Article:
Often she needs Cope to repeat instructions in different ways, sometimes over a period of weeks, before she fully understands.

"I hear her, but I have a problem where -- you know how you hear people talk but you aren't really listening? You are not processing the information," Karlita said. "I had one teacher say I learn by osmosis. I space out. It takes a while."

During a recent lesson, she shifted from one sneakered foot to the other while playing "Danny Boy" on viola in Cope's Northwest Side apartment.

Cope listened intently, violin in hand, stopping the performance every few measures to correct Karlita's hand positioning or demonstrate by playing along.

Over and over, they repeated the part until both were satisfied that Karlita would nail the song during an upcoming concert.

The teen, who performs with the Chicago Youth Symphony Orchestra, said she can tell when she has played the song correctly by the look on her teacher's face.

"When you get it perfect, it's great," she said.

Families often learn the benefits of music therapy at the child's school but encounter waiting lists for private sessions because of a shortage of trained therapists, Voakes said.

"When I was younger, I worked at a studio and I was one of a few teachers who was comfortable in taking autistic students," Voakes said. "The biggest benefit is emotional, having something that they can connect to, something that they feel is their own."

None of that would surprise Lieberman of Arlington Heights, who has worked with students of all ages since 1974, some with disabling diseases that affect the brain, including multiple sclerosis and encephalitis. Gottlieb is one of two students with Down syndrome on his teaching roster.

Anyone can learn an instrument if they have the desire to practice, much like an athlete, he said.

Lieberman met Gottlieb when she was in grade school and playing the clarinet.

After taking one look at her tiny fingers, he announced that the flute would be a better choice.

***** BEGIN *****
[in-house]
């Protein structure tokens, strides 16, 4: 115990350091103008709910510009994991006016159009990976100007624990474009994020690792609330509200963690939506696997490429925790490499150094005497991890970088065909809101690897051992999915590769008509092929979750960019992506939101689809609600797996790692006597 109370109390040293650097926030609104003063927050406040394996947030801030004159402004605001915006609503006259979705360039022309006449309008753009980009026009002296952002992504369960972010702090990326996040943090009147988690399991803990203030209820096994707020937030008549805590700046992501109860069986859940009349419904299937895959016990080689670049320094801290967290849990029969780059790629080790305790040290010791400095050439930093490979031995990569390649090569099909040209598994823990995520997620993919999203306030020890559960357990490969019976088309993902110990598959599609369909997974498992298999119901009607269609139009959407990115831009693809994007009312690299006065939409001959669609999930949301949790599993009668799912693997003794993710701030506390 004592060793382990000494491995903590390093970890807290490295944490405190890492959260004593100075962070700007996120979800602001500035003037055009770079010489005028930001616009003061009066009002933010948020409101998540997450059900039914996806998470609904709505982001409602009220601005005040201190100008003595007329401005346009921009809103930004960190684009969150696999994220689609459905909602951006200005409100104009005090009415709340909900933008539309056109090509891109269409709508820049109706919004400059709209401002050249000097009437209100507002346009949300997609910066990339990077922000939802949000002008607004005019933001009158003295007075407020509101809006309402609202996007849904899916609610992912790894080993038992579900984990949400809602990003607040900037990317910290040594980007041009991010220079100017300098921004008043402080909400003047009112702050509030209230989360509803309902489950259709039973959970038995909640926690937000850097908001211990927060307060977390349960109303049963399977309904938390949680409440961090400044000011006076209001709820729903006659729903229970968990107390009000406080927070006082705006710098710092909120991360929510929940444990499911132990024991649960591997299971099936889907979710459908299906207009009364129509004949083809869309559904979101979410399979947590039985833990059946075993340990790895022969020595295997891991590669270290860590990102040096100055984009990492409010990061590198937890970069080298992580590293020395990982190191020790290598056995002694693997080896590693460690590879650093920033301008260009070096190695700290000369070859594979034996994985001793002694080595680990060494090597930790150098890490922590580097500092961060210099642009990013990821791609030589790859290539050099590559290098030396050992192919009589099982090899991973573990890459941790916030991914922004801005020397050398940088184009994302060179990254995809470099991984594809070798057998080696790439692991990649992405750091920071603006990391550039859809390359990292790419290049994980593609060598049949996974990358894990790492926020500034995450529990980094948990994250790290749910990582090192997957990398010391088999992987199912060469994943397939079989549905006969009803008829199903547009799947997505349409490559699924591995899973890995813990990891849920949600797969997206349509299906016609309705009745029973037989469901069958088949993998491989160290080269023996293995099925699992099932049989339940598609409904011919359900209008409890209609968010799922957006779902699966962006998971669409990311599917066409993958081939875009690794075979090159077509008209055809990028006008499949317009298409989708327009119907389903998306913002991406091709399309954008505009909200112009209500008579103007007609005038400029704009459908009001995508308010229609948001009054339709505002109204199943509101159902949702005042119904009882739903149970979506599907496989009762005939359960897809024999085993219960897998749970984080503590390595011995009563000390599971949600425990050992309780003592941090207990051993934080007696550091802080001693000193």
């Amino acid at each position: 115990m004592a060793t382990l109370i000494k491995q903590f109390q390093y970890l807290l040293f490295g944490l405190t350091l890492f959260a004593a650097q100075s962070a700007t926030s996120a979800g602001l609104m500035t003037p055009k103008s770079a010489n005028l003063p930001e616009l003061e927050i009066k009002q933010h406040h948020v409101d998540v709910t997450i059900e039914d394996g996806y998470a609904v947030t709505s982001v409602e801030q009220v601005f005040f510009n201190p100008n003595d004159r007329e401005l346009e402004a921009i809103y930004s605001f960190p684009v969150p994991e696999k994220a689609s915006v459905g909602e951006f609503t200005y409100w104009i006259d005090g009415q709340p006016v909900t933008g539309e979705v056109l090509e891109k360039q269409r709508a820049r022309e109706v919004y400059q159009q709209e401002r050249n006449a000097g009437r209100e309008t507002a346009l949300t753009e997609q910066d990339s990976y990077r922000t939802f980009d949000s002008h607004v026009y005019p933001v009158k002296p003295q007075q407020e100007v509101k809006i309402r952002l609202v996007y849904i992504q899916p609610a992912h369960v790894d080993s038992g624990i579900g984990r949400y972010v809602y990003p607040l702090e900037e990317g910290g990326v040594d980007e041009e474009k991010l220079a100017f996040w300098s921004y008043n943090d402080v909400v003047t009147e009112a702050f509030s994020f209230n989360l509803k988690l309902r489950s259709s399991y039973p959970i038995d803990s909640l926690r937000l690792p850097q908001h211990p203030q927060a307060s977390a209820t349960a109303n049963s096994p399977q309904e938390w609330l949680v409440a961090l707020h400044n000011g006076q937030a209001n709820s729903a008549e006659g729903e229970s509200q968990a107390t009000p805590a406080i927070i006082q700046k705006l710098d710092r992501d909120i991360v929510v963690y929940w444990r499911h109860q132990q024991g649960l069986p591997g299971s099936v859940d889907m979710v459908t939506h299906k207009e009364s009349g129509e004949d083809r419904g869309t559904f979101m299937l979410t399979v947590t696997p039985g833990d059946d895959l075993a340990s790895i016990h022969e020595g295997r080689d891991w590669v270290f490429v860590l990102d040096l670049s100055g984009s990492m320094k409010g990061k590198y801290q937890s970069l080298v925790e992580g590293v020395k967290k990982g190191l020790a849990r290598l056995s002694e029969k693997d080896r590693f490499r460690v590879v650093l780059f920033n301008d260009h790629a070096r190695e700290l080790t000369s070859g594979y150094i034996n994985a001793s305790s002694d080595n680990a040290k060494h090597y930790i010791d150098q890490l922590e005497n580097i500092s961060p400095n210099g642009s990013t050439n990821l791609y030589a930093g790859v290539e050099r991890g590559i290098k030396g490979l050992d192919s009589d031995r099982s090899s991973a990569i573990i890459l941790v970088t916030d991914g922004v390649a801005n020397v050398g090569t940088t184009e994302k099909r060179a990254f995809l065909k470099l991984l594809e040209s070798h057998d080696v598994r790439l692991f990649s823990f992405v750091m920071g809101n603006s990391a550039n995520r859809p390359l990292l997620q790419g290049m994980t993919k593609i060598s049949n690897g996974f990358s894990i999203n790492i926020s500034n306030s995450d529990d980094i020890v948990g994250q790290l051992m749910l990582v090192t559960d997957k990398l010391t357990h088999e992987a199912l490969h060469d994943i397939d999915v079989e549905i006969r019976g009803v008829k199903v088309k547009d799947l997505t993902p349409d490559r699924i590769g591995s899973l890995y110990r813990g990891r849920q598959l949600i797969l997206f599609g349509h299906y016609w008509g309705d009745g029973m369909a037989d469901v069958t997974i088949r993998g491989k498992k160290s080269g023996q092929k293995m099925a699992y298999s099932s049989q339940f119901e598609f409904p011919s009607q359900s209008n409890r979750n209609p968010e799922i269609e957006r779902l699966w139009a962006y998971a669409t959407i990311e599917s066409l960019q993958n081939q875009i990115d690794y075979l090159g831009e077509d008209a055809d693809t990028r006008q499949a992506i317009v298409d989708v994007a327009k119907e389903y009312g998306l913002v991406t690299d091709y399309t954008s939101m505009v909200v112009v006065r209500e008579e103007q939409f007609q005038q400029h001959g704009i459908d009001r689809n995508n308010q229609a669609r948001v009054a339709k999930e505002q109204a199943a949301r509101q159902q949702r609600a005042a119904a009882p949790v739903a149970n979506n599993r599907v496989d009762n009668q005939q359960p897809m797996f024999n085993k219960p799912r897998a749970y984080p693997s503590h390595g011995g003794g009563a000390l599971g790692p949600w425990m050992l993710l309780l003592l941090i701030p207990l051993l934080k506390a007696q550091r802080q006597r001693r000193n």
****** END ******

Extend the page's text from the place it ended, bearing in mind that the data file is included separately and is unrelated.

She has entertained her family ever since, with older brother, Matthew, 23, suggesting which songs she should perform during lessons and adjusting her hair so it doesn't fall in her face.

Though the petite Gottlieb usually sits on a stool during her living room sessions with Lieberman, she is found at other times sitting on the floor, cross-legged, playing the flute, her brother said.

"She will sometimes lock herself in her bedroom and play for hours," he said.

None of the other family members, including two younger sisters, is musically inclined, said sister, Hannah, 17, describing herself as tone-deaf.

"I was a really bad flutist," she said, laughing when her mother, Susan, agreed.

Gottlieb, who had her third heart surgery at age 16, recovered more quickly by playing the wind instrument, which built up her strength with its breathing requirements, her mother said.

Lieberman "has been so patient and yet so challenging for her," Susan Gottlieb said.

Lizzi Gottlieb counts Hannah Montana and the Beatles among her favorites. She once sneaked downstairs in the middle of the night and loaded her father's iPod with her own selections, effectively making the music player her own.

Her father, Scott, enjoys telling that story. But mostly, he boasts of his daughter's work with Lieberman.

"He treats her like everyone else," he said. "That's what we like in this house."

Copyright © 2009, Chicago Tribune